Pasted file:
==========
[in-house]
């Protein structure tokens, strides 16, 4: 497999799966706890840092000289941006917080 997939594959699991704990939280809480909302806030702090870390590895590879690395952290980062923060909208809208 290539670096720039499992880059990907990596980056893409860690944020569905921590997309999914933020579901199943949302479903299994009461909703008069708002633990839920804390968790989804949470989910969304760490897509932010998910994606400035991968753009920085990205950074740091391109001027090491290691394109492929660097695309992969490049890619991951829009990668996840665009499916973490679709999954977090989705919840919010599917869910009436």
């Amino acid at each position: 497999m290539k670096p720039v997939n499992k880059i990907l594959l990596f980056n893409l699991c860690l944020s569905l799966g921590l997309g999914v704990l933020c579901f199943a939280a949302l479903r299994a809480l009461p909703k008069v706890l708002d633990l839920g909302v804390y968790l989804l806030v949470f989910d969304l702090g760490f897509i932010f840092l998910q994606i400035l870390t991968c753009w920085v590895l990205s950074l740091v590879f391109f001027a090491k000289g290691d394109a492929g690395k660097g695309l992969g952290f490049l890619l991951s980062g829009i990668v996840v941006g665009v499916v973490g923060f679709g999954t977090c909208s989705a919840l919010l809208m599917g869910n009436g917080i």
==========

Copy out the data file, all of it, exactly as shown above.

[in-house]
């Protein structure tokens, strides 16, 4: 497999799966706890840092000289941006917080 997939594959699991704990939280809480909302806030702090870390590895590879690395952290980062923060909208809208 290539670096720039499992880059990907990596980056893409860690944020569905921590997309999914933020579901199943949302479903299994009461909703008069708002633990839920804390968790989804949470989910969304760490897509932010998910994606400035991968753009920085990205950074740091391109001027090491290691394109492929660097695309992969490049890619991951829009990668996840665009499916973490679709999954977090989705919840919010599917869910009436």
């Amino acid at each position: 497999m290539k670096p720039v997939n499992k880059i990907l594959l990596f980056n893409l699991c860690l944020s569905l799966g921590l997309g999914v704990l933020c579901f199943a939280a949302l479903r299994a809480l009461p909703k008069v706890l708002d633990l839920g909302v804390y968790l989804l806030v949470f989910d969304l702090g760490f897509i932010f840092l998910q994606i400035l870390t991968c753009w920085v590895l990205s950074l740091v590879f391109f001027a090491k000289g290691d394109a492929g690395k660097g695309l992969g952290f490049l890619l991951s980062g829009i990668v996840v941006g665009v499916v973490g923060f679709g999954t977090c909208s989705a919840l919010l809208m599917g869910n009436g917080i």